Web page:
October 15, 2016 6:00pm-8:00pm
Gallery 101, 51B Young Street, Ottawa
In 2006, Karina Bergmans and I presented The Cake Show, a performance inspired by the visual similarities between women’s clothing and pastry decoration as well as the communal importance of sharing the classic desert. The Cake Show delved into the subjects of both festivity and feminism through wearable cake dresses donned by the artists. A decade of independent practice later, we now collaborate on a new performance entitled Meat Meet an event which broaches the controversial topic of the place of meat consumption in our society.
Meat Meet has evolved over several stages, the first being the creation of several wearable meat-like sculptures constructed through a variety of techniques such hand and machine sewing, serging, embroidery, felting and stuffing. The cuts of meat and meat based repast range from choice and fancy such as t-bone steak and filet mignon to mid range food-stuffs such as ribs, short ribs and rump roast to tasty items of questionable substance, such as sausage and bacon.
Meat Meet's original germ of inspiration was drawn from the traditional ceremonial division of meat in Indo-European societies. The sharing of an animal helped forge communal bonds while it simultaneously forged a class structure. Patterns of unequal distribution can be found in texts ranging from the Vedas of Ancient India to the Greek Hymn to Hermes, to the Feast of Tara as described in the Ulster Cycle. The apportionment of the microcosm of an animal's body articulated the macrocosm of societal structures. When a community sat down to share a meal, the choices cuts were given to members of the ruling class while the entrails were given to peripheral members of society.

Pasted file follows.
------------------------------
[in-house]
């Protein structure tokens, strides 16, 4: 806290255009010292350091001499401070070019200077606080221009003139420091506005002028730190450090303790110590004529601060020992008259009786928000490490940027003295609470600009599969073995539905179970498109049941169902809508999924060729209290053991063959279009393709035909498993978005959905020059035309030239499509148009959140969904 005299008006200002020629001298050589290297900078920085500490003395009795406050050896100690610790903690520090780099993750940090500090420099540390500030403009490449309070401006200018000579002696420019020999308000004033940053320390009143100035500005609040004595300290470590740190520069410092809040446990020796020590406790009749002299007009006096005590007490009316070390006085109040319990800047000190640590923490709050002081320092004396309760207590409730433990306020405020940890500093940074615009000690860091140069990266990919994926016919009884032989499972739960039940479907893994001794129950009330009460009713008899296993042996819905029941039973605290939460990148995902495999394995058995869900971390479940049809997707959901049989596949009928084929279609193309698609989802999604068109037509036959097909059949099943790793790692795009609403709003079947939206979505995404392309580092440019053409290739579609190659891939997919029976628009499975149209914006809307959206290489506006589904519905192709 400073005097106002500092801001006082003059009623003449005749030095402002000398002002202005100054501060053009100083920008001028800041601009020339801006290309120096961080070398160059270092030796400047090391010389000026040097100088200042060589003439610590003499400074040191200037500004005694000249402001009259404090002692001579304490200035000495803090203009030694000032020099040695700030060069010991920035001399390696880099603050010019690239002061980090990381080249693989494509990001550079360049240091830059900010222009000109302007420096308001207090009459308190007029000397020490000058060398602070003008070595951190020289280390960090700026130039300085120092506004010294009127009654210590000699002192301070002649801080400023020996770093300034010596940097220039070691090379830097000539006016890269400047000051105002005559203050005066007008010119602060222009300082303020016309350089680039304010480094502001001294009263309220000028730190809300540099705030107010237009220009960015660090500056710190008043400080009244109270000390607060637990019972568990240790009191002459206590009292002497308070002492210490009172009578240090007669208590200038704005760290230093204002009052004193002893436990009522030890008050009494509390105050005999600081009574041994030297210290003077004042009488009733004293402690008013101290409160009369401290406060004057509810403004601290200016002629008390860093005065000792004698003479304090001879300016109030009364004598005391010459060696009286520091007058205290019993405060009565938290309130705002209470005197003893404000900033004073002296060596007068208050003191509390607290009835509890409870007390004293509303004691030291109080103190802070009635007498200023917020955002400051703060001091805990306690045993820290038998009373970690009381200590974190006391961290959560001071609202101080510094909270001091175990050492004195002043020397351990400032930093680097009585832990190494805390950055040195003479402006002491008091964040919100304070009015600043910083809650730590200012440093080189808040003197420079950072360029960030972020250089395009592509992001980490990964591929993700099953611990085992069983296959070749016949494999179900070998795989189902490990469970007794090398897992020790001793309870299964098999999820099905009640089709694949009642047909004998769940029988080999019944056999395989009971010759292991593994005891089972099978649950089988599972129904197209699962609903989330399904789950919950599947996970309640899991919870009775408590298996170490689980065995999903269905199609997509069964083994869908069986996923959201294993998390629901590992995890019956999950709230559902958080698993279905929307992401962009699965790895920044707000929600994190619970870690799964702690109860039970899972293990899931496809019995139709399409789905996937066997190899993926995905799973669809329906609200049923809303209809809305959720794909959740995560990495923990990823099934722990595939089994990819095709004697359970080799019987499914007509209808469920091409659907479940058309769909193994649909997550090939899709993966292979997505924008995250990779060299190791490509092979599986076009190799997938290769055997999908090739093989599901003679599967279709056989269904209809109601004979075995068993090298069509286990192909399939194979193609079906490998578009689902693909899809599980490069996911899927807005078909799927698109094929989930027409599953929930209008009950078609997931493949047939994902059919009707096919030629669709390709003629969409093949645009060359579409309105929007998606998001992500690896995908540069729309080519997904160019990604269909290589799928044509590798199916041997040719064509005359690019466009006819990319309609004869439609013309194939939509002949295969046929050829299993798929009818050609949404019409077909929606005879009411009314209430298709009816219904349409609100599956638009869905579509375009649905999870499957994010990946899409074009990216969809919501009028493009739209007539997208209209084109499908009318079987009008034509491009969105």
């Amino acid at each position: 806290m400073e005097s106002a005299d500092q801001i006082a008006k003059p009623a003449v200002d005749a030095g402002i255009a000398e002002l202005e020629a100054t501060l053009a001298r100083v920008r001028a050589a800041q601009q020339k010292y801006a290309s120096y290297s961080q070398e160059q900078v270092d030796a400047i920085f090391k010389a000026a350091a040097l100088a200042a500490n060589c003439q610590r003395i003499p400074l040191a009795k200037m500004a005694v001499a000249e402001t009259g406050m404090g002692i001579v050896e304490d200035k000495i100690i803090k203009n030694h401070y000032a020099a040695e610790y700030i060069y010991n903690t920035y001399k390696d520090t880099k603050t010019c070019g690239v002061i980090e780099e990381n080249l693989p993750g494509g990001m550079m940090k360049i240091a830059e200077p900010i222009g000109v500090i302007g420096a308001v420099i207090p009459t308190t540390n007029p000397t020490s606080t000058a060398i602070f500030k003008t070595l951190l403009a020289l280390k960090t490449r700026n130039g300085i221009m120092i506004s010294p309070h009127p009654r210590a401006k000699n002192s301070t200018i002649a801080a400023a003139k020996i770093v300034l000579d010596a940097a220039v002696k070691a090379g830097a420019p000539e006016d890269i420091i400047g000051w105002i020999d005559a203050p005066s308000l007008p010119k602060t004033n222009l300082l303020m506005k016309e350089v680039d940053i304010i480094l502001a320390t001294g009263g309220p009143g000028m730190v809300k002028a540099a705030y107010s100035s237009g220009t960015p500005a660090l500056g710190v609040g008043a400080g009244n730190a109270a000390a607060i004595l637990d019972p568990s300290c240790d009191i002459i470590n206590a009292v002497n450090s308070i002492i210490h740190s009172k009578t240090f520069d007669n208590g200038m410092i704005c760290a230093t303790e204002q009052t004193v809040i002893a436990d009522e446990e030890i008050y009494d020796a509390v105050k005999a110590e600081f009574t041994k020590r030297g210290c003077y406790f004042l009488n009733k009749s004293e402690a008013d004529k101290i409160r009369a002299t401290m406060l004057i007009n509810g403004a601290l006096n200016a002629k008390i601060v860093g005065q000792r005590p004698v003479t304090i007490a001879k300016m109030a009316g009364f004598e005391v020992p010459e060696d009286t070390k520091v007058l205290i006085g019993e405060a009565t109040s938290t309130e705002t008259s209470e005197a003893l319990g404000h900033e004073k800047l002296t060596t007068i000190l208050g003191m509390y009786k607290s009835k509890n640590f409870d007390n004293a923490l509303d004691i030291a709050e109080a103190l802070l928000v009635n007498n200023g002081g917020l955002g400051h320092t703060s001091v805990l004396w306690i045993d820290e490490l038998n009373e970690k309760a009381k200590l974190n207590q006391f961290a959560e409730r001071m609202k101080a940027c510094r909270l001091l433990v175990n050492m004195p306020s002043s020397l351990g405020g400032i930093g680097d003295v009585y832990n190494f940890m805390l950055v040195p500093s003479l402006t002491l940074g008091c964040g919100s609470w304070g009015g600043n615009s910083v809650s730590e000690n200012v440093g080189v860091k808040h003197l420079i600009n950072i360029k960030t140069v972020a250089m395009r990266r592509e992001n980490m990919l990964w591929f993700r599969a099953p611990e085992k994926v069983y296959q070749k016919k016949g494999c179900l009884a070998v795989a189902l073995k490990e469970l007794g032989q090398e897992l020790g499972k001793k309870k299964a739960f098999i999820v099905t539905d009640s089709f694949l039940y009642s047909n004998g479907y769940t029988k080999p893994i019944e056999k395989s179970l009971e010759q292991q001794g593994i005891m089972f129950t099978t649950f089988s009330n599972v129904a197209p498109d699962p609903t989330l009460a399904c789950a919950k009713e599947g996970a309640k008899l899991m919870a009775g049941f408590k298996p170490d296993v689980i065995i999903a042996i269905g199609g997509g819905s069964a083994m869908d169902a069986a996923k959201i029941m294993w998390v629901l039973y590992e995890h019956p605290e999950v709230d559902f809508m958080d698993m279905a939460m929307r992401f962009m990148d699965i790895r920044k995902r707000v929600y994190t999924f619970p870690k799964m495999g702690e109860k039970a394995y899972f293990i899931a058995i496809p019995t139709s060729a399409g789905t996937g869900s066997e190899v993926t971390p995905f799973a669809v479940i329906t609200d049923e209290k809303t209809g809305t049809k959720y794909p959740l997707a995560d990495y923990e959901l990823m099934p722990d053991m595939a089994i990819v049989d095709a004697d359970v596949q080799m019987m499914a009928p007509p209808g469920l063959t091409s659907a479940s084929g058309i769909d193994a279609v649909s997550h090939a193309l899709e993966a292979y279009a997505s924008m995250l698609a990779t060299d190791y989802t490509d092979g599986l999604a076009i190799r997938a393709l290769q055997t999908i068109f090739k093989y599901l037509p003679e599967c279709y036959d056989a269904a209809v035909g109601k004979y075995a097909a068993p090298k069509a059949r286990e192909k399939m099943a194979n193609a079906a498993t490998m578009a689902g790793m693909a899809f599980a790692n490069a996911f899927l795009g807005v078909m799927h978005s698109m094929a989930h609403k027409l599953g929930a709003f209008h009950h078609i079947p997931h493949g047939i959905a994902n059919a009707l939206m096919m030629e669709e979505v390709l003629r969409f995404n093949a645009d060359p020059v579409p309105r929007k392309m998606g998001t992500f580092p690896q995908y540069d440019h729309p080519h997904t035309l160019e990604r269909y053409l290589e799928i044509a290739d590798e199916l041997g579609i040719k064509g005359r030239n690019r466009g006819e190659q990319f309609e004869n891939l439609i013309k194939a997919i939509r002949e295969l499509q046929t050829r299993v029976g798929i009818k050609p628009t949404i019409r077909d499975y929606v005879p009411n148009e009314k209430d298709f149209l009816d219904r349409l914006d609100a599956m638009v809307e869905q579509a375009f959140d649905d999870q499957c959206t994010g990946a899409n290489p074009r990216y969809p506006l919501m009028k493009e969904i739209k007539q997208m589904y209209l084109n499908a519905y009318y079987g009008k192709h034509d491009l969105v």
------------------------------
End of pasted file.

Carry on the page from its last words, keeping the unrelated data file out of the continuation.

In the twentieth century not much had changed in the economics of meat consumption. Porter-House and t-bone steaks were still primarily available to the well to do, while people on a tight budget had to be satisfied with ground beef and hot dogs. The role of carving the roast or manning the BBQ still held an important prestige. Today, however, new factors are being taken into account in how we value meat and meat distribution. We understand that with the prominence of factory farming the place of meat in our diet comes at the cost of the quality of life of animals as well the depletion of soil and forest. Nevertheless, as with most goods we consume, there is a price attached to respecting the moral implications of a product’s origin. Ethically sourced meats are more expensive even if they are ‘low’ meats like sausage and while vegetarianism is a popular option it requires careful planning to provide the iron and protein instantly supplied by steak or roast beef.
During the performance onlookers are confronted by un-cut versions of the animals which serve as the primary source of read meat in North American society, namely a cow and pig. The creatures in question slowly dismantle themselves going from living wholes to constituent parts. The power position of the distribution of cuts of meat is taken on by the animals themselves. For those who feel peckish, real ethically sourced sausage and vegetarian hot-dogs are available from a hot-dog stand. Generally the joyous purveyor of mystery-meats, the cart becomes reconnected to the provenance of the treats it distributes.
The presentation of Meat Meat is timed with the harvest related such events as the fall feast of Thanksgiving and the pagan sabbaths of Lammas and the Samhain.